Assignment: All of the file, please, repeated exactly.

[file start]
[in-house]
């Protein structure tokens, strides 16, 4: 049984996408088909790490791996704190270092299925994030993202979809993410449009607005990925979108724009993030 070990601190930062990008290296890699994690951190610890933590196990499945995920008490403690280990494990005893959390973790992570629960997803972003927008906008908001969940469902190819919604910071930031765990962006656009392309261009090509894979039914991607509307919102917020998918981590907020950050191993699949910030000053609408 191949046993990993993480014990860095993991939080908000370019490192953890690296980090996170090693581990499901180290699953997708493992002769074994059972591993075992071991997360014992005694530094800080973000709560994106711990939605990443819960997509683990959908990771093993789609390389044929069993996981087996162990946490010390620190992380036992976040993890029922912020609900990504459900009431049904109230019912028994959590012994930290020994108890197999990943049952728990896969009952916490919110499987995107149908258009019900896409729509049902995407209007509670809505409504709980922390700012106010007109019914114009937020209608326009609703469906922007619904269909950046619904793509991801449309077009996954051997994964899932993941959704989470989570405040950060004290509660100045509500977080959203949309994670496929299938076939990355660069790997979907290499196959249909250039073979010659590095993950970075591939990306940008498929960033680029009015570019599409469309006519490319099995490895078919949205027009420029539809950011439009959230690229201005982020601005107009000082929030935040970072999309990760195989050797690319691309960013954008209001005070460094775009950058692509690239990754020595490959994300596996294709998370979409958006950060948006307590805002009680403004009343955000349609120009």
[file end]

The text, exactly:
[in-house]
């Protein structure tokens, strides 16, 4: 049984996408088909790490791996704190270092299925994030993202979809993410449009607005990925979108724009993030 070990601190930062990008290296890699994690951190610890933590196990499945995920008490403690280990494990005893959390973790992570629960997803972003927008906008908001969940469902190819919604910071930031765990962006656009392309261009090509894979039914991607509307919102917020998918981590907020950050191993699949910030000053609408 191949046993990993993480014990860095993991939080908000370019490192953890690296980090996170090693581990499901180290699953997708493992002769074994059972591993075992071991997360014992005694530094800080973000709560994106711990939605990443819960997509683990959908990771093993789609390389044929069993996981087996162990946490010390620190992380036992976040993890029922912020609900990504459900009431049904109230019912028994959590012994930290020994108890197999990943049952728990896969009952916490919110499987995107149908258009019900896409729509049902995407209007509670809505409504709980922390700012106010007109019914114009937020209608326009609703469906922007619904269909950046619904793509991801449309077009996954051997994964899932993941959704989470989570405040950060004290509660100045509500977080959203949309994670496929299938076939990355660069790997979907290499196959249909250039073979010659590095993950970075591939990306940008498929960033680029009015570019599409469309006519490319099995490895078919949205027009420029539809950011439009959230690229201005982020601005107009000082929030935040970072999309990760195989050797690319691309960013954008209001005070460094775009950058692509690239990754020595490959994300596996294709998370979409958006950060948006307590805002009680403004009343955000349609120009």